Monday, June 20, 2016

The Smart Earplugs That are Giving 20,000 US Soldiers 'Super Hearing’ and They Could be Coming to Your iPhone

Super hearing

Smart Earbuds to Diminish High-Level Instinct Noise

With more than half of the troops returning from battle zones having some kind of damage to their hearing now around 20,000 military members seem to be using earbuds which tends to diminish the high-level instinct noises while intensifying very low signature kinds of sound for great hearing capabilities. The military device known as Tactical Communication and Protective System – TCAPS, can be utilised in headset for all ranges from construction workers to music lovers.

TCAPS tends to reduce noise to 85 decibels, enabling soldiers to hear as well as communicate over loudnoise of gunfire which is at least 150 decibels. When placed in the ear, the tip of the earbud tends to sit for 15 to 20 seconds to enlarge to full capacity for comfortable fit where the tips can last from a week to a month based on how clean the ears may be as well as the fit, as reported by Leesville Daily Leader.

The unit tends to bear a resemblance to a traditional pair of earbuds together with some additional high tech features and some of the models can connect to the communication gear of the soldier. TCAPS was first developed in 2007 by Army’s Training and Doctrine Command at Fort Monroe.

Earbuds – Solve the Problem of Hearing Damage

Captain Jack Moore, part of the Project Manager Soldier Warrior team stated that the team wished that these earbuds would solve the problem of hearing damage by actively decreasing damaging battlefield noise as well as enhancing the hearing and communication in delivering tactical advantage.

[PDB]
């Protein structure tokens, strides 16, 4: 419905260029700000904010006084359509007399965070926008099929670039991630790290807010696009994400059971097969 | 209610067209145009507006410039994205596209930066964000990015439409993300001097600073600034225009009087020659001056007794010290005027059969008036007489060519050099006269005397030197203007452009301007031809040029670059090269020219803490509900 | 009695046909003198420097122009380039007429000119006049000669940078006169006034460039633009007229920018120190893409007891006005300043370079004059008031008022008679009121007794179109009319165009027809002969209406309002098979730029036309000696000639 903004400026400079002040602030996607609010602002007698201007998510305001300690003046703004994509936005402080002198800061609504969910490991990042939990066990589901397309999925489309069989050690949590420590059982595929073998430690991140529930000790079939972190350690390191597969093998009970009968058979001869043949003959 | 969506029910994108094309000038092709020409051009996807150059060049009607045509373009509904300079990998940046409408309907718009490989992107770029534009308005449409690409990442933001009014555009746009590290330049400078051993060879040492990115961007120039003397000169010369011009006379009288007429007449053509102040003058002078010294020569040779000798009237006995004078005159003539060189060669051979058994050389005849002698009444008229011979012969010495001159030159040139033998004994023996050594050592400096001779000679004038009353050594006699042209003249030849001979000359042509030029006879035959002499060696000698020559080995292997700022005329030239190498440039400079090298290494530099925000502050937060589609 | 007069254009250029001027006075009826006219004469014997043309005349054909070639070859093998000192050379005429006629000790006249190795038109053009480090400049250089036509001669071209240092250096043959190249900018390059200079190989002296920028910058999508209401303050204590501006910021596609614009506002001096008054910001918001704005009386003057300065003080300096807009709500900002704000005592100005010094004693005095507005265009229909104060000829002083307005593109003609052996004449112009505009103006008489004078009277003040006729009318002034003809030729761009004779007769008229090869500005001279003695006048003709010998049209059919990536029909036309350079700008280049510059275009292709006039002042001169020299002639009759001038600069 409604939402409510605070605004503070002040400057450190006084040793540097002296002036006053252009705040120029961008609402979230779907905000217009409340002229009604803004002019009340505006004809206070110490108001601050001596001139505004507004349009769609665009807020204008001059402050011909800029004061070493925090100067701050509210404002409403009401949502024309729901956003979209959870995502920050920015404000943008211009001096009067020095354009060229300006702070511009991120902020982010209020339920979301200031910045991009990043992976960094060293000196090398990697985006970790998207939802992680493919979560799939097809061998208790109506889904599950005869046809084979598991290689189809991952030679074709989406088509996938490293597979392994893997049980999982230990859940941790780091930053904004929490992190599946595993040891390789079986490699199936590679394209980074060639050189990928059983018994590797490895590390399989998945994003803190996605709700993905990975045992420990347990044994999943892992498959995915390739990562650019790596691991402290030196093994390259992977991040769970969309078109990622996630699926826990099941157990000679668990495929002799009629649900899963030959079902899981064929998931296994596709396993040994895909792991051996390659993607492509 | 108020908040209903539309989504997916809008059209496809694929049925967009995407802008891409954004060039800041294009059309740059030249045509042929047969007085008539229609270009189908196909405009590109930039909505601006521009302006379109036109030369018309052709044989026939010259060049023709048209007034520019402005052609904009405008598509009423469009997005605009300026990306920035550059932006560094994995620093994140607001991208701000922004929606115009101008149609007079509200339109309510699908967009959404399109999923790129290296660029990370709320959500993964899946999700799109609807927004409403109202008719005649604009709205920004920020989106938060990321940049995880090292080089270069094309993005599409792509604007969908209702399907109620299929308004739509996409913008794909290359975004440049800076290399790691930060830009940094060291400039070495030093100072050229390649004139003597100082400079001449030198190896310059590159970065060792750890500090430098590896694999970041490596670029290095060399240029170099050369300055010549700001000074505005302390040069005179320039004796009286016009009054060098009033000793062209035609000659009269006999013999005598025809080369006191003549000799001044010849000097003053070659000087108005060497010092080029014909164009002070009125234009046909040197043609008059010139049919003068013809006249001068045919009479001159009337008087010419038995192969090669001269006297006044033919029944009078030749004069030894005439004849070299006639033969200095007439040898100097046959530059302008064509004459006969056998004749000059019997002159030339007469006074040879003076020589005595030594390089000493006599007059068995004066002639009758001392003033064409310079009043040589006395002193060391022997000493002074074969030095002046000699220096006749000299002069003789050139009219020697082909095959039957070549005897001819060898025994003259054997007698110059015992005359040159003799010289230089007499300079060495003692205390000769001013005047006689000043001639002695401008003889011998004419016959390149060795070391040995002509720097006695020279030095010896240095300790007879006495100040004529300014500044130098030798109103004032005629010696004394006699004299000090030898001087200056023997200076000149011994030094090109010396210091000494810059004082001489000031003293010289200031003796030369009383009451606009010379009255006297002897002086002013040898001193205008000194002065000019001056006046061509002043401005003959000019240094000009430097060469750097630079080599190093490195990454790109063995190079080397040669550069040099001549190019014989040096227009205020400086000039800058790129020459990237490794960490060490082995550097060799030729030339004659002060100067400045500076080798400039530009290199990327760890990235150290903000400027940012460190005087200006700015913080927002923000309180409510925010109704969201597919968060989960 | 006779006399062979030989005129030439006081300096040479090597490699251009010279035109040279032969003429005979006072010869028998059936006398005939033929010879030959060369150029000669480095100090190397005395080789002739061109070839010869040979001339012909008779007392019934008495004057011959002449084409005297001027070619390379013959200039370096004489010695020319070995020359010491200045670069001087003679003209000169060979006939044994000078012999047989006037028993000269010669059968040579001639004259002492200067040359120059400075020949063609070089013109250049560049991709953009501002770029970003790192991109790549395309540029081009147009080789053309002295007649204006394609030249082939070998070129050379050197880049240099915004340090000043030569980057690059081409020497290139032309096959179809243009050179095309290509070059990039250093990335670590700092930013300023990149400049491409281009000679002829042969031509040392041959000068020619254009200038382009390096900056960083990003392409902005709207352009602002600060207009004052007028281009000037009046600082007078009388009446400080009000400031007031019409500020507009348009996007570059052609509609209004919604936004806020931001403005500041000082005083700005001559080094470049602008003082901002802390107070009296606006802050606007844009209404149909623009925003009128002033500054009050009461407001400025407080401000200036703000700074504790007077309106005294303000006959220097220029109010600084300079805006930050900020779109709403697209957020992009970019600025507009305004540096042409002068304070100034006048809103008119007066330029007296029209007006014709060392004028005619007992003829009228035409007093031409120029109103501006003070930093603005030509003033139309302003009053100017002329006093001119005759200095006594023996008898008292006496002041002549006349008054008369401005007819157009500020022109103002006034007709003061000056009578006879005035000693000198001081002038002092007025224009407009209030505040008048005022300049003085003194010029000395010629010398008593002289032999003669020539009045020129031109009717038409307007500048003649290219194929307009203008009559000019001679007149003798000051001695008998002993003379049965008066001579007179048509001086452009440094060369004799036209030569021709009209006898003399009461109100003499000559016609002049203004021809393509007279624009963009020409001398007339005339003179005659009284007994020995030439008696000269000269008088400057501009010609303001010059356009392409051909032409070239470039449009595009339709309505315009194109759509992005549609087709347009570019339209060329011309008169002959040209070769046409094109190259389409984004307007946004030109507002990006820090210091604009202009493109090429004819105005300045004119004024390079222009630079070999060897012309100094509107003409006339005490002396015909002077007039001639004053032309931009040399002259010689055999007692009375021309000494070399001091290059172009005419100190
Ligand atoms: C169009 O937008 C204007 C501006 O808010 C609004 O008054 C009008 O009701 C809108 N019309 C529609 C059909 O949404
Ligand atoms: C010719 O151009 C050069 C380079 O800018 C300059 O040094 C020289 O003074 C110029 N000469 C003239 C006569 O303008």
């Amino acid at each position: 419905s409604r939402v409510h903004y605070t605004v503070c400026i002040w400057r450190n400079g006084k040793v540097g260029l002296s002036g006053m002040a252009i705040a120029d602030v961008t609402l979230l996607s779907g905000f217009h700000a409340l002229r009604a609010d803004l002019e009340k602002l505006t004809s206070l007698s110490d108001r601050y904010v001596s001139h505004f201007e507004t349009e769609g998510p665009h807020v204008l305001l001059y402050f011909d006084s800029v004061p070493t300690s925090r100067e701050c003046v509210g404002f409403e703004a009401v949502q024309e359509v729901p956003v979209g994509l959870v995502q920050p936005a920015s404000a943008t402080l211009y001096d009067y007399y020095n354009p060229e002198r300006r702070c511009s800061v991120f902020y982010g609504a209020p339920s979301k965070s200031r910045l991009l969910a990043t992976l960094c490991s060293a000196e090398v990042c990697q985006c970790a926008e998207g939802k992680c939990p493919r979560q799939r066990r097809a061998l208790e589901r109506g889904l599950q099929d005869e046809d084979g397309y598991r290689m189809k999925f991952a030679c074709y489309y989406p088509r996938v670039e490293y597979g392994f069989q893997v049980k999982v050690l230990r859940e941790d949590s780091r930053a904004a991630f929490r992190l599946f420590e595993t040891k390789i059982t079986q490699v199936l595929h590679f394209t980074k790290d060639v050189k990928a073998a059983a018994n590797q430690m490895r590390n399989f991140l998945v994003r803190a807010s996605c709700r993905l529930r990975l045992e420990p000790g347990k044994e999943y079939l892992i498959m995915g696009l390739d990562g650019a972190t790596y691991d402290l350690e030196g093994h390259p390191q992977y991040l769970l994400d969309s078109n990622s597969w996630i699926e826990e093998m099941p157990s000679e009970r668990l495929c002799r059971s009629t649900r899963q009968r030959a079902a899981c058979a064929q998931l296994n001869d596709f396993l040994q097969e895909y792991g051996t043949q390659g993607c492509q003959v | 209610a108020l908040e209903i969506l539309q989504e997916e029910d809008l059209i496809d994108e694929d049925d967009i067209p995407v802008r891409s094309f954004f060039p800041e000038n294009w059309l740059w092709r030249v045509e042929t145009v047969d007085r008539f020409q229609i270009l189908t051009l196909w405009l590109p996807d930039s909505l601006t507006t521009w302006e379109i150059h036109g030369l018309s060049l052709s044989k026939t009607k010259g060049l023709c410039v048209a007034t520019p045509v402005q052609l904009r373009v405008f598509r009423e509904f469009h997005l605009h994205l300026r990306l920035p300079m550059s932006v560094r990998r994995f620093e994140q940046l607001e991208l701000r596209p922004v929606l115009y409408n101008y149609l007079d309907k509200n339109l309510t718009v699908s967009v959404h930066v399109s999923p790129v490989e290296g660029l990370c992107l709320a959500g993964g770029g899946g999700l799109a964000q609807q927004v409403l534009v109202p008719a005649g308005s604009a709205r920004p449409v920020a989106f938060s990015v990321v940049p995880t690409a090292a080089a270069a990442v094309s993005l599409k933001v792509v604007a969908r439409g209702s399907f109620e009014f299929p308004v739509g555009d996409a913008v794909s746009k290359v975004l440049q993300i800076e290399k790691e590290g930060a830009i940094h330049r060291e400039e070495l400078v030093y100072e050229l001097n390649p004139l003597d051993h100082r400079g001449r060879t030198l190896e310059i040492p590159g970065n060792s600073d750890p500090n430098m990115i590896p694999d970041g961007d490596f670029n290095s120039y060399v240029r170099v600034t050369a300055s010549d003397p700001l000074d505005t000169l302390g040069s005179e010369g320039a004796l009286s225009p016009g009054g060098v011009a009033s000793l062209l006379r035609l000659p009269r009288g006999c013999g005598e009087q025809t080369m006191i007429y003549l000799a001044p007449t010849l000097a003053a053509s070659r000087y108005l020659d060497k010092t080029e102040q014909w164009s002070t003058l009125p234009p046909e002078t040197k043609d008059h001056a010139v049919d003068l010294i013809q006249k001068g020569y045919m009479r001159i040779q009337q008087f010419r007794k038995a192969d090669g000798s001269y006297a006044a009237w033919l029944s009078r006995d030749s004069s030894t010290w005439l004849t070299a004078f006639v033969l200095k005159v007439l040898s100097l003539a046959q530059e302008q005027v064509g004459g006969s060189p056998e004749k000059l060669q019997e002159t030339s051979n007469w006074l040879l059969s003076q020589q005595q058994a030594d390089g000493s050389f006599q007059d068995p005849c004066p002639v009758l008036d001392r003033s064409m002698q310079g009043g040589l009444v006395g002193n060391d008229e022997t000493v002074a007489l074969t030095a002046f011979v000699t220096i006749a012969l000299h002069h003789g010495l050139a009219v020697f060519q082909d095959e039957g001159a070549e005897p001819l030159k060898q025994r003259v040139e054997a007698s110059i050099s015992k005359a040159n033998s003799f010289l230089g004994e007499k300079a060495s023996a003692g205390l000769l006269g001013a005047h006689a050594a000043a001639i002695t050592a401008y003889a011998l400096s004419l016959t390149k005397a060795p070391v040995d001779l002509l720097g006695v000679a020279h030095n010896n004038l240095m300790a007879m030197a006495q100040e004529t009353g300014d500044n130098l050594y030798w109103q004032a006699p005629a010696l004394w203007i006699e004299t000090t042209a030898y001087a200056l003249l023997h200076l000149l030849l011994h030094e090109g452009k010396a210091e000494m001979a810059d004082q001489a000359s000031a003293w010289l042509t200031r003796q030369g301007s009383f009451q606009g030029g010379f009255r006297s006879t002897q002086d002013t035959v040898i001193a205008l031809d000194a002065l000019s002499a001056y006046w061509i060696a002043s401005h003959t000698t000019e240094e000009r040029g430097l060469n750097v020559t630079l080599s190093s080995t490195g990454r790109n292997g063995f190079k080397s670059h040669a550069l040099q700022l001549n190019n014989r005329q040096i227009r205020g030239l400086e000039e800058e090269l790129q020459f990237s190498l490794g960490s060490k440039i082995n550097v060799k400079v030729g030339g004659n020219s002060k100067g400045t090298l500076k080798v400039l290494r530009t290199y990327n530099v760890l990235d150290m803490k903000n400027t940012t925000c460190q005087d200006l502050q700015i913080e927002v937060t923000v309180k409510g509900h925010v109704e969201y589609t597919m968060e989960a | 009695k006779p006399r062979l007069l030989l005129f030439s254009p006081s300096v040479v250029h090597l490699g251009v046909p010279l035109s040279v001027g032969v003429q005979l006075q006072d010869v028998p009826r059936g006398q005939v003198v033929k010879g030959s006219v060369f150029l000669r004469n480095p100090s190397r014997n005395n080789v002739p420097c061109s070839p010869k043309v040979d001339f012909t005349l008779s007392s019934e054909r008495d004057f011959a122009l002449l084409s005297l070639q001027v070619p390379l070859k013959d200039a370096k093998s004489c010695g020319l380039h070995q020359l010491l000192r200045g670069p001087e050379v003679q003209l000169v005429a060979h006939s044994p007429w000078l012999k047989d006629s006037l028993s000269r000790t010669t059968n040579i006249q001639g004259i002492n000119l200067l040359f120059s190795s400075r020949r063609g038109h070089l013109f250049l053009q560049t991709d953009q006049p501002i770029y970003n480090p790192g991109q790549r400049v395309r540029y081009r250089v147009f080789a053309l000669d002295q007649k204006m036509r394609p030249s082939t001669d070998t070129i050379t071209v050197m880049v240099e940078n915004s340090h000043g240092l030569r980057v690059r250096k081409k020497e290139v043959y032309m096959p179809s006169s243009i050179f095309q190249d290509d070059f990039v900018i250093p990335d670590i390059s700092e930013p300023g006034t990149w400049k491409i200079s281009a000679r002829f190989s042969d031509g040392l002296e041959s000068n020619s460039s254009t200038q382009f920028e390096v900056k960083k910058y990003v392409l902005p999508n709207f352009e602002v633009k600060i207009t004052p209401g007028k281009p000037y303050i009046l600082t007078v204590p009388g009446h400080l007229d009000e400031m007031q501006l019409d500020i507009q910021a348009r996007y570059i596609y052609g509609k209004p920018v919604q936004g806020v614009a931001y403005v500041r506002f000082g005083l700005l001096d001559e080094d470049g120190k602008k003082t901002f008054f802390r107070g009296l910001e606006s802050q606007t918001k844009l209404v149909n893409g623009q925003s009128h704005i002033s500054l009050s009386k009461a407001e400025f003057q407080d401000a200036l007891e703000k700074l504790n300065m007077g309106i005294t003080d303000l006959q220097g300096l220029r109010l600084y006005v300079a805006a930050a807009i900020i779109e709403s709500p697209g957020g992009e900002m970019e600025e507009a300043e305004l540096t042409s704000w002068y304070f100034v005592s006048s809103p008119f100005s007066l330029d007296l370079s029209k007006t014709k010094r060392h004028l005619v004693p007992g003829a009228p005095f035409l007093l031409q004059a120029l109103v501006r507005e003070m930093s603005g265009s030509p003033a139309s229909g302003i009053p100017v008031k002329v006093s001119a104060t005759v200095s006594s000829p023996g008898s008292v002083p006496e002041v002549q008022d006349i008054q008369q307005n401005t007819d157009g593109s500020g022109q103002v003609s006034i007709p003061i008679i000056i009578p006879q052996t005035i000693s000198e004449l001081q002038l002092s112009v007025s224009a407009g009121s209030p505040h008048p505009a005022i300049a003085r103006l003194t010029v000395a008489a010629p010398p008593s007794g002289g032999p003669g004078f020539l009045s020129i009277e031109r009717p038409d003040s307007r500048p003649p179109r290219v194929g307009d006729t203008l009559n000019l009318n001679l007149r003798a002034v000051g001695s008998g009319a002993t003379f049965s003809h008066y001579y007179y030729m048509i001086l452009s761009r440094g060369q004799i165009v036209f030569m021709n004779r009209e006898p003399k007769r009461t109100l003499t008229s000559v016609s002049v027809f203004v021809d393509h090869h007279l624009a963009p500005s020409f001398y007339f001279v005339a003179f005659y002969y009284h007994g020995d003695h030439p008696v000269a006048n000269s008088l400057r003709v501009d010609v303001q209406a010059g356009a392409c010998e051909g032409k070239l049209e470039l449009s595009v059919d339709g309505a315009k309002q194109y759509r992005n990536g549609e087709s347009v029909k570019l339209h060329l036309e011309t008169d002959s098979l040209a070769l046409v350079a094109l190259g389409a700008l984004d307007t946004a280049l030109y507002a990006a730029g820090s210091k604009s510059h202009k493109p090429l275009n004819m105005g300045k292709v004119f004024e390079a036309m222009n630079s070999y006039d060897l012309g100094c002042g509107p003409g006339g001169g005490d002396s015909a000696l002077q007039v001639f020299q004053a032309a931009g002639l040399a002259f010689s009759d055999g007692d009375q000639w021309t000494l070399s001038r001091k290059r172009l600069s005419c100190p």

He added that over the years, they have seem a large amount of dollars being spent in benefiting the soldiers who had lost their hearing in training or battle and that they are now attempting to resolve the problem in a way which they can not only get improved hearing protection but also an improvement in communication competences integrated too. Lt. Col Kristen Casto, audiology consultant to the Army’s surgeon general had informed NPR that `your ears cannot handle loud sounds without suffering mechanical damage to the inner ear which results in permanent hearing loss’.

Adjustable Volume Knobs

Casto explained that the soldiers have turned to a simple way of protecting their ears by sticking a piece of expandable foam in the ear though when the need to maintain auditory awareness arises, it is not the proper hearing protector. TCAPS could only provide soldiers with protection from high ambient sounds as well situational alertness though the device permits clear two-way audio communication between the radio and the user.

Doug Brungart, chief scientist at the audiology and speech pathology centre at the Walter Reed National Military Medical Centre informed that the technology is not actually that complicated and adds that you can think of the system as having adjustable volume knob. The louder the sound tends to get outside, the more it seems to turn down the volume and the person wearing the device could still hear the sound though it will never get so loud that it would cause any kind of damage.

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